Maties Gym upgrades to become accessible for para-athletes

The Stellenbosch University gym has installed new equipment to make itself more accessible to para-athletes that wish to train there.

South African Paralympian Zanele Situ using one of the machines at the Maties Gym. PHOTO: Facebook

The gym’s sales and marketing manager Conrad Human said about the new area: “When the story started we wanted to be all inclusive, we wanted to be open to not only your students using the normal equipment, but also the differently abled students and for other members as well.”

“We have a lot of the paralympic athletes training here. So in this area we have adapted and are continuously adapting it to fit for all-access and for students. That started with the reception area with the lower desk for people in wheelchairs and so they don’t have to go all the way around as well to access the gym area.”

The equipment at the gym is open to all students but disabled students do get a priority on the special equipment. “As soon as we get someone in a wheelchair, we will get a staff member down and ask them if they need assistance and if they do then we will make the area accessible to them first before we help anybody else,” said Human

Maties Parasport treasurer and Western Province hand cyclist Wentzel Barnard said: “I think I must first of all congratulate the Maties gym in their effort to include everyone in health and fitness. This is special for me as it means I can go with friends to the gym and not feel excluded.

“It means that there are no special arrangements that have to be made and I can gym any time that I would like. There’s also no rush to open the machines to someone else on the circuit which means that your time with equipment is not that limited. I am sure this will make more people with disabilities feel more comfortable in the gym.”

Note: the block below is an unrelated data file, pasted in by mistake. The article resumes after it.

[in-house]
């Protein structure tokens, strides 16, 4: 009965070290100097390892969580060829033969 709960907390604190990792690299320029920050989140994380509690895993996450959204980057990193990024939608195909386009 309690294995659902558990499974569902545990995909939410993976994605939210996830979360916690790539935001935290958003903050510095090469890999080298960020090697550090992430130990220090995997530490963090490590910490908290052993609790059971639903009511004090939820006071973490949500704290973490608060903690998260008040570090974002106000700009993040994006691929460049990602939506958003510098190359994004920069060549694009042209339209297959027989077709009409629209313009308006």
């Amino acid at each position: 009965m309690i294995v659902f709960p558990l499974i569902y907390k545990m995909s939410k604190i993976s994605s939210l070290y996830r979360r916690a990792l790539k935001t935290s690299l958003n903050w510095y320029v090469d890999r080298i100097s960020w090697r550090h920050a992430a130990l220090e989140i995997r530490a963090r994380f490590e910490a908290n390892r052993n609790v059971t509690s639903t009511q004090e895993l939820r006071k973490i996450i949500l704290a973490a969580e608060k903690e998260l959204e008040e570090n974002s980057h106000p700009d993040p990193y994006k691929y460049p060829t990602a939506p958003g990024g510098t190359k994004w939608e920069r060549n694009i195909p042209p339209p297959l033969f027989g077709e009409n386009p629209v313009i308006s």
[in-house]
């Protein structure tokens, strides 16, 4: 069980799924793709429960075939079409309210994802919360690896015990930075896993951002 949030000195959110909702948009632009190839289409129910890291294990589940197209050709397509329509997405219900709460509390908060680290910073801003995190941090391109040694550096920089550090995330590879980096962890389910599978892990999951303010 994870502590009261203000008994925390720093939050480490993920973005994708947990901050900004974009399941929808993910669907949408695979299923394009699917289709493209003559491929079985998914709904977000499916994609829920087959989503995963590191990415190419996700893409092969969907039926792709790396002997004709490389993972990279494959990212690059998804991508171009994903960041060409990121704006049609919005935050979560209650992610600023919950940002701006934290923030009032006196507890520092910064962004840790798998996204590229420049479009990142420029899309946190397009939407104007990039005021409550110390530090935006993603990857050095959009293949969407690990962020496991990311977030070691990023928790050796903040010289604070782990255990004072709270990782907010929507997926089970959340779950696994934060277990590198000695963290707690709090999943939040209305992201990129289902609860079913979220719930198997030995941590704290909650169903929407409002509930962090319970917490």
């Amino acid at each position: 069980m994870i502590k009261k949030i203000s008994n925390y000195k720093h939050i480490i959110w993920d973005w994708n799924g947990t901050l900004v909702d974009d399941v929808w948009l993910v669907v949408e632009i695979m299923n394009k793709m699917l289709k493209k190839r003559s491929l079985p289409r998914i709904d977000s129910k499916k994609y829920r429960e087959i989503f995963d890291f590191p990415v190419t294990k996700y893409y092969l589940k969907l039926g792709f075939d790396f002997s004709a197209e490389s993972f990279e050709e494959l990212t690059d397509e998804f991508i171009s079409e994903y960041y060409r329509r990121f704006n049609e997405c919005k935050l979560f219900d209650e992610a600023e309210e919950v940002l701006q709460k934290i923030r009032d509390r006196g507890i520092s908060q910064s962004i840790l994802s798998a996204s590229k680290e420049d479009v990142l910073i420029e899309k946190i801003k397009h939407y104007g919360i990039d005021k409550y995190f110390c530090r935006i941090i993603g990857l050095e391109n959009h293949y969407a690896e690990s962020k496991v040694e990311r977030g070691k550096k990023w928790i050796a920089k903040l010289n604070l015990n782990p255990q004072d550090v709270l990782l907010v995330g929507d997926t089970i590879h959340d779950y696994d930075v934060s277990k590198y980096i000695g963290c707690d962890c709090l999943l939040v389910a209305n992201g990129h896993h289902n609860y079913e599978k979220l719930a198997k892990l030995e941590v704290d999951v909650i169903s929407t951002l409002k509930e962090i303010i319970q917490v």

One of the accessible equipment at the gym. The seat slides out to allow a person in a wheelchair to slide in. PHOTO: Dylan Jack

Human added: “Around 14 September we should be getting a machine, that can be used by quadriplegic people, where you can strap your legs in as well, and as you move your arms your legs move together. This will be useful as usually quadriplegic people can’t use their legs, but with this machine they can get blood flowing in their legs through using their arms, which is important for muscle soreness.”

“Another piece of equipment that we have is called active hands. It is a strap that if you have cerebral palsy and can’t open your hands, you can put the strap in your hands, it opens your hands and then you can wrap it around the equipment and use the equipment.”

Human also said that the gym is looking into voice recognition software. “We were thinking about using braille but that doesn’t help because a lot of people don’t have a full visual disability so they struggle with braille. So then voice recognition would be so much better for them and we are looking into putting that onto the equipment.”

An athlete using Active Hands. PHOTO: Facebook

The equipment at the gym could also ease the burden on students’ wallets, according to Human. “For this type of equipment you would usually pay around R700 to R900 per month, but for student training by us it will be R262 and if they are part of Maties Sport it will be R287.” – Dylan Jack

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